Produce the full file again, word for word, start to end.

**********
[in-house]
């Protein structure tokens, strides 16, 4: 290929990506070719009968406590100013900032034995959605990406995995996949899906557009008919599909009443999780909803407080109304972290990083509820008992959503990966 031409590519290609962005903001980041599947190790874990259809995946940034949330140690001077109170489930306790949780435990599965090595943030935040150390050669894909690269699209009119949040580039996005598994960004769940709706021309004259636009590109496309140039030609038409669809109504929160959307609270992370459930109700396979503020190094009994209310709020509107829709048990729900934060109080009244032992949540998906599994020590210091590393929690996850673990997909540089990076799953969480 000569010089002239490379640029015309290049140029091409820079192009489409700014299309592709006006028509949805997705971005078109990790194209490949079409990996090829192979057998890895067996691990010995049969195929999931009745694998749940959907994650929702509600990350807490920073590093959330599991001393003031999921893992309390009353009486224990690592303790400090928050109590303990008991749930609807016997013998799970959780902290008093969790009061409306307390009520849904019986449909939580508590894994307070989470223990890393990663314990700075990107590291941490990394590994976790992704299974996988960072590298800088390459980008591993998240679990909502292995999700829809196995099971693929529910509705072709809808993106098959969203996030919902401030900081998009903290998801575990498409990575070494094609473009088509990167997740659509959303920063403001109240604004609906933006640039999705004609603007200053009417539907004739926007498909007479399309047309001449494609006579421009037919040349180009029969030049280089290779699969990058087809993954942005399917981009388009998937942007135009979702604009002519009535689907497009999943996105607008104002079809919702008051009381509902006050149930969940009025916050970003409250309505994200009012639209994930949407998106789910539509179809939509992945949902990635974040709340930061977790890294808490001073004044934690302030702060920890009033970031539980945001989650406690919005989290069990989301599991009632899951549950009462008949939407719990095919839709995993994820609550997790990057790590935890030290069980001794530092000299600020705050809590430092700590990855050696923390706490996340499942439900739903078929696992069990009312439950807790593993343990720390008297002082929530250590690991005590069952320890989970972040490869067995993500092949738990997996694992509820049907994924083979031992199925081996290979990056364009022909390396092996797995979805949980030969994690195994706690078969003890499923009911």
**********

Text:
[in-house]
């Protein structure tokens, strides 16, 4: 290929990506070719009968406590100013900032034995959605990406995995996949899906557009008919599909009443999780909803407080109304972290990083509820008992959503990966 031409590519290609962005903001980041599947190790874990259809995946940034949330140690001077109170489930306790949780435990599965090595943030935040150390050669894909690269699209009119949040580039996005598994960004769940709706021309004259636009590109496309140039030609038409669809109504929160959307609270992370459930109700396979503020190094009994209310709020509107829709048990729900934060109080009244032992949540998906599994020590210091590393929690996850673990997909540089990076799953969480 000569010089002239490379640029015309290049140029091409820079192009489409700014299309592709006006028509949805997705971005078109990790194209490949079409990996090829192979057998890895067996691990010995049969195929999931009745694998749940959907994650929702509600990350807490920073590093959330599991001393003031999921893992309390009353009486224990690592303790400090928050109590303990008991749930609807016997013998799970959780902290008093969790009061409306307390009520849904019986449909939580508590894994307070989470223990890393990663314990700075990107590291941490990394590994976790992704299974996988960072590298800088390459980008591993998240679990909502292995999700829809196995099971693929529910509705072709809808993106098959969203996030919902401030900081998009903290998801575990498409990575070494094609473009088509990167997740659509959303920063403001109240604004609906933006640039999705004609603007200053009417539907004739926007498909007479399309047309001449494609006579421009037919040349180009029969030049280089290779699969990058087809993954942005399917981009388009998937942007135009979702604009002519009535689907497009999943996105607008104002079809919702008051009381509902006050149930969940009025916050970003409250309505994200009012639209994930949407998106789910539509179809939509992945949902990635974040709340930061977790890294808490001073004044934690302030702060920890009033970031539980945001989650406690919005989290069990989301599991009632899951549950009462008949939407719990095919839709995993994820609550997790990057790590935890030290069980001794530092000299600020705050809590430092700590990855050696923390706490996340499942439900739903078929696992069990009312439950807790593993343990720390008297002082929530250590690991005590069952320890989970972040490869067995993500092949738990997996694992509820049907994924083979031992199925081996290979990056364009022909390396092996797995979805949980030969994690195994706690078969003890499923009911």